Why Americans Still Eat Barbecue on July Fourth

More Than Two Centuries Ago, Roasted Meat Met Independence Day and Hasn’t Left the National Consciousness Since

Dearly beloved, we are gathered in this moment to celebrate the culinary union of barbecue (a.k.a. barbeque, bar-b-que, bar-b-q, and BBQ) and Independence Day (a.k.a. July 4 or “the Fourth of July”). This moment is a culmination of the Founding Fathers generation’s need for the right to party.

In the early history of our republic, Independence Day was often the biggest community festival of the year. Barbecue, which developed as a new, fusion cuisine well-suited for festive occasions by the late 1600s and early 1700s, became the ultimate party food …

Hattiesburg Tells Us What America Has Lost, Gained—and Still Needs to Fix | Zocalo Public Square • Arizona State University • Smithsonian

Hattiesburg Tells Us What America Has Lost, Gained—and Still Needs to Fix

Zócalo Book Prize Winner William Sturkey Describes What a Community Achieved Under Oppression—and How We Can Learn From Its Accomplishments Today

At a moment when community feels precious and crisis lays bare American inequalities, the title subject of the 10th annual Zócalo Public Square Book Prize Lecture felt vital: “How Do …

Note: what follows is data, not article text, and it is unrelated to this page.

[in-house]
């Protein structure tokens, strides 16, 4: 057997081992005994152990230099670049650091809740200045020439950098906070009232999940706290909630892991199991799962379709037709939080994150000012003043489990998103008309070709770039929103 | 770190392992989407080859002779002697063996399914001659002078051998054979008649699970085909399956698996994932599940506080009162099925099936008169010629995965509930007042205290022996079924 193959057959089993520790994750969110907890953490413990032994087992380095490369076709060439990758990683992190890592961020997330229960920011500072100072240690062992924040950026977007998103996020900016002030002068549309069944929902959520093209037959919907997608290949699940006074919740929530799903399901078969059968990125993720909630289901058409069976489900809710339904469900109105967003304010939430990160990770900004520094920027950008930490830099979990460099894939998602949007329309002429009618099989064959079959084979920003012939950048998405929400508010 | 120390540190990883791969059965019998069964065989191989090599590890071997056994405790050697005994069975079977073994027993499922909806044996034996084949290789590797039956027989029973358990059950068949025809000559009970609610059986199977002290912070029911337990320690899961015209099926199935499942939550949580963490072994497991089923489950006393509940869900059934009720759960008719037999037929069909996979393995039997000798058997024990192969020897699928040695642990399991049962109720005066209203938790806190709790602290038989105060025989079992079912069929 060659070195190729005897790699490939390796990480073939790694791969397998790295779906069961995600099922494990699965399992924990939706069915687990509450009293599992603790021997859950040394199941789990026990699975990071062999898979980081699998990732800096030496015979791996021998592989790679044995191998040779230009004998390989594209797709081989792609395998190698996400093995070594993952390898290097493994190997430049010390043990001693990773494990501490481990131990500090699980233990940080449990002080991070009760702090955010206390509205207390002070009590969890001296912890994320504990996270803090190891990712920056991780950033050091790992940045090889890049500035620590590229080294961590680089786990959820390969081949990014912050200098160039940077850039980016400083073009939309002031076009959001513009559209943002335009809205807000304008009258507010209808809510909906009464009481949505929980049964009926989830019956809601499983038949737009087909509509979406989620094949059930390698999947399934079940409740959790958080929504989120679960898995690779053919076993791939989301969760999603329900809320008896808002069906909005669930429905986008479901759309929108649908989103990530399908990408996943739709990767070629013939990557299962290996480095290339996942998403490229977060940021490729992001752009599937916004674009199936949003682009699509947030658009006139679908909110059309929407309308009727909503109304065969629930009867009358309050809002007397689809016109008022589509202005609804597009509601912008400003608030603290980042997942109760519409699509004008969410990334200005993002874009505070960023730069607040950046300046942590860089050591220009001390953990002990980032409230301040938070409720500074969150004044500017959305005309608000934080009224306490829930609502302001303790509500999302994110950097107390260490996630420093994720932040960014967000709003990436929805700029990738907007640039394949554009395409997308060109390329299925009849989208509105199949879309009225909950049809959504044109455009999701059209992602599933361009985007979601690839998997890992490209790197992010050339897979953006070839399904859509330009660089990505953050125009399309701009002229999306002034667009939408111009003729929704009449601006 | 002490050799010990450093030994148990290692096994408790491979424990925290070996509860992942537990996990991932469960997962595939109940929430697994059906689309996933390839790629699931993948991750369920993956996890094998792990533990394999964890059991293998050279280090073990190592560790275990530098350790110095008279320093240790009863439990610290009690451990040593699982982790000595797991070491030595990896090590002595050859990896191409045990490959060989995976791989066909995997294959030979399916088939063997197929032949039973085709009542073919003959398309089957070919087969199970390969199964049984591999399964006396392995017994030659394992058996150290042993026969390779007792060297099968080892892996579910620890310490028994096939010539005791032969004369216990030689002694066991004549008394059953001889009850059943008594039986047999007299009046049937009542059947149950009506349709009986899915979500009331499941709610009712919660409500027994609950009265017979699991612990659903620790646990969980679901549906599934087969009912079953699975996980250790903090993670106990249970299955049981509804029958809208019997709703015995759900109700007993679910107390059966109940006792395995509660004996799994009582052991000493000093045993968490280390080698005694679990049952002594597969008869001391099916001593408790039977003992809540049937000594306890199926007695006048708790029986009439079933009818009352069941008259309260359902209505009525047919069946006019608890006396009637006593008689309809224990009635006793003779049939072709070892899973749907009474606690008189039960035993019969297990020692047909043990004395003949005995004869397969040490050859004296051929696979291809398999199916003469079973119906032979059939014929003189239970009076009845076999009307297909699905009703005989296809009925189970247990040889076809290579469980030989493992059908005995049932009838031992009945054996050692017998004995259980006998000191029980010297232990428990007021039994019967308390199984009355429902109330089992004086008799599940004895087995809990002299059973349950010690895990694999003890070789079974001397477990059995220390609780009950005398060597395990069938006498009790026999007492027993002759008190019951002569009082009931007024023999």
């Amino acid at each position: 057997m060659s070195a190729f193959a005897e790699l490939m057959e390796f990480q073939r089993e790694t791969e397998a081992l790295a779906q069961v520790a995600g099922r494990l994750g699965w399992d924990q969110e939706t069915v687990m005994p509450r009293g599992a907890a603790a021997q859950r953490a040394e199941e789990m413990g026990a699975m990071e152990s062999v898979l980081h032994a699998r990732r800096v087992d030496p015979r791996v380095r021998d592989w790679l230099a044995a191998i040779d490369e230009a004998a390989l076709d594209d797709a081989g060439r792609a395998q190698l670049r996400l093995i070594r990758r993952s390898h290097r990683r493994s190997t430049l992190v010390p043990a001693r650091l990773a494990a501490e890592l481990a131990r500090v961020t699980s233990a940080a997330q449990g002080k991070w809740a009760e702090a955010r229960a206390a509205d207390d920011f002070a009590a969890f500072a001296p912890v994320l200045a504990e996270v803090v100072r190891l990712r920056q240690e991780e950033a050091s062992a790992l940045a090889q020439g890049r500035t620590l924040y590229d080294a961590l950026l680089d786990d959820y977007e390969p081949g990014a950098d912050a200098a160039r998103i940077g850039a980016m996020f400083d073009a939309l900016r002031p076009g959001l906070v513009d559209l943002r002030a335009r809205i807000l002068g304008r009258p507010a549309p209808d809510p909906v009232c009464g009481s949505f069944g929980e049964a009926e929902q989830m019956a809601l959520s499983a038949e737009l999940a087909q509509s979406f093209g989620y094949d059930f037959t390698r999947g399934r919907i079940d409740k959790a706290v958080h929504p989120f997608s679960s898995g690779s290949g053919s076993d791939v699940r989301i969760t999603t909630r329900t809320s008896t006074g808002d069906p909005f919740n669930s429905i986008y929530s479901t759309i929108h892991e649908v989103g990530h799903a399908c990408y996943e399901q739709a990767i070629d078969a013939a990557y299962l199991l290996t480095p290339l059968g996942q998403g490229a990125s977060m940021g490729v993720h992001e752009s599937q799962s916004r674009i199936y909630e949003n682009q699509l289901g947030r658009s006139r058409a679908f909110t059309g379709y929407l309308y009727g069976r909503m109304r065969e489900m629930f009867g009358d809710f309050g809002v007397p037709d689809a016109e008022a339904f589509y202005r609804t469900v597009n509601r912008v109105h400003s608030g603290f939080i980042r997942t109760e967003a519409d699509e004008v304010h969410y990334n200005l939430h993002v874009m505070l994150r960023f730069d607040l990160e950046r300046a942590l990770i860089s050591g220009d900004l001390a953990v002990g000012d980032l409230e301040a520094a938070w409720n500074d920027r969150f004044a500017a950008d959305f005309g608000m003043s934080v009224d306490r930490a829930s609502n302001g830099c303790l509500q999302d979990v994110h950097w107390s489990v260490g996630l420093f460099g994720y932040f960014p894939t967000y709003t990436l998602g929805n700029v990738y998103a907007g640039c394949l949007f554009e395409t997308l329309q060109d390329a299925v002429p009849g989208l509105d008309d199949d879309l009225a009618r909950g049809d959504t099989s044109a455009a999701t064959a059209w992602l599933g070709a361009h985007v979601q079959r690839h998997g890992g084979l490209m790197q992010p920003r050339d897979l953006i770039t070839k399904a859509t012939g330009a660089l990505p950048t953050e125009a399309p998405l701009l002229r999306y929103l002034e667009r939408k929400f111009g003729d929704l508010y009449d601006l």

How COVID-19 Exposed the Deep Divide Between White Rural Georgia and Atlanta | Zocalo Public Square • Arizona State University • Smithsonian

How COVID-19 Exposed the Deep Divide Between White Rural Georgia and Atlanta

In Defying the CDC’s Expert Advice, Governor Kemp Is Employing a Political Strategy More Than 150 Years Old

The number of Georgia’s confirmed coronavirus cases jumped by 30 percent in the seven days before Governor Brian Kemp appeared at the state capitol in Atlanta on April 20. There …

Historian William Sturkey Wins the 10th Annual Zócalo Book Prize  | Zocalo Public Square • Arizona State University • Smithsonian

Historian William Sturkey Wins the 10th Annual Zócalo Book Prize 

Hattiesburg, an Intimate Look at a Segregated Southern City, Delivers a ‘Finely Woven Microcosm of American Society’

Since 2011, the Zócalo Public Square Book Prize has honored the author of the U.S. nonfiction book published in the previous year that best enhances our understanding of community and …